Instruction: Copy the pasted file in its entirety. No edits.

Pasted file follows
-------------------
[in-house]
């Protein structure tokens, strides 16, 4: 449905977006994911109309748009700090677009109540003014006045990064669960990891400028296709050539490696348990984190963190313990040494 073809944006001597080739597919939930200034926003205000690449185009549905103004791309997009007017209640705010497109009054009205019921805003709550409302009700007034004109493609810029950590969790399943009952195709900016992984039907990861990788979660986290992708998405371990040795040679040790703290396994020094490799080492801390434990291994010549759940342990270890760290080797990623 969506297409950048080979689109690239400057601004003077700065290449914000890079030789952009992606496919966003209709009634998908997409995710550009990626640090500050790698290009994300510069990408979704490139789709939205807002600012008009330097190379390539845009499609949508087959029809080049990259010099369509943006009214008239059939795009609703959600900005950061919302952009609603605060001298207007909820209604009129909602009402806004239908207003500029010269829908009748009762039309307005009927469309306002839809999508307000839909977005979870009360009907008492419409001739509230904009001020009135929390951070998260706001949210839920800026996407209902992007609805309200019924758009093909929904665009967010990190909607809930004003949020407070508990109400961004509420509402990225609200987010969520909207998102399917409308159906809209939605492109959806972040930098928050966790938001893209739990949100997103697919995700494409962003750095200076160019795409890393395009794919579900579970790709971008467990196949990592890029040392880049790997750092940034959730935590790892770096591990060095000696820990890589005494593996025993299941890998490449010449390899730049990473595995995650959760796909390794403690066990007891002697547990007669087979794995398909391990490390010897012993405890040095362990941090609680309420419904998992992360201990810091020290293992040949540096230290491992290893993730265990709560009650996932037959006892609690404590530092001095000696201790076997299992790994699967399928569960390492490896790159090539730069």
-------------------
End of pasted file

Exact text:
[in-house]
């Protein structure tokens, strides 16, 4: 449905977006994911109309748009700090677009109540003014006045990064669960990891400028296709050539490696348990984190963190313990040494 073809944006001597080739597919939930200034926003205000690449185009549905103004791309997009007017209640705010497109009054009205019921805003709550409302009700007034004109493609810029950590969790399943009952195709900016992984039907990861990788979660986290992708998405371990040795040679040790703290396994020094490799080492801390434990291994010549759940342990270890760290080797990623 969506297409950048080979689109690239400057601004003077700065290449914000890079030789952009992606496919966003209709009634998908997409995710550009990626640090500050790698290009994300510069990408979704490139789709939205807002600012008009330097190379390539845009499609949508087959029809080049990259010099369509943006009214008239059939795009609703959600900005950061919302952009609603605060001298207007909820209604009129909602009402806004239908207003500029010269829908009748009762039309307005009927469309306002839809999508307000839909977005979870009360009907008492419409001739509230904009001020009135929390951070998260706001949210839920800026996407209902992007609805309200019924758009093909929904665009967010990190909607809930004003949020407070508990109400961004509420509402990225609200987010969520909207998102399917409308159906809209939605492109959806972040930098928050966790938001893209739990949100997103697919995700494409962003750095200076160019795409890393395009794919579900579970790709971008467990196949990592890029040392880049790997750092940034959730935590790892770096591990060095000696820990890589005494593996025993299941890998490449010449390899730049990473595995995650959760796909390794403690066990007891002697547990007669087979794995398909391990490390010897012993405890040095362990941090609680309420419904998992992360201990810091020290293992040949540096230290491992290893993730265990709560009650996932037959006892609690404590530092001095000696201790076997299992790994699967399928569960390492490896790159090539730069």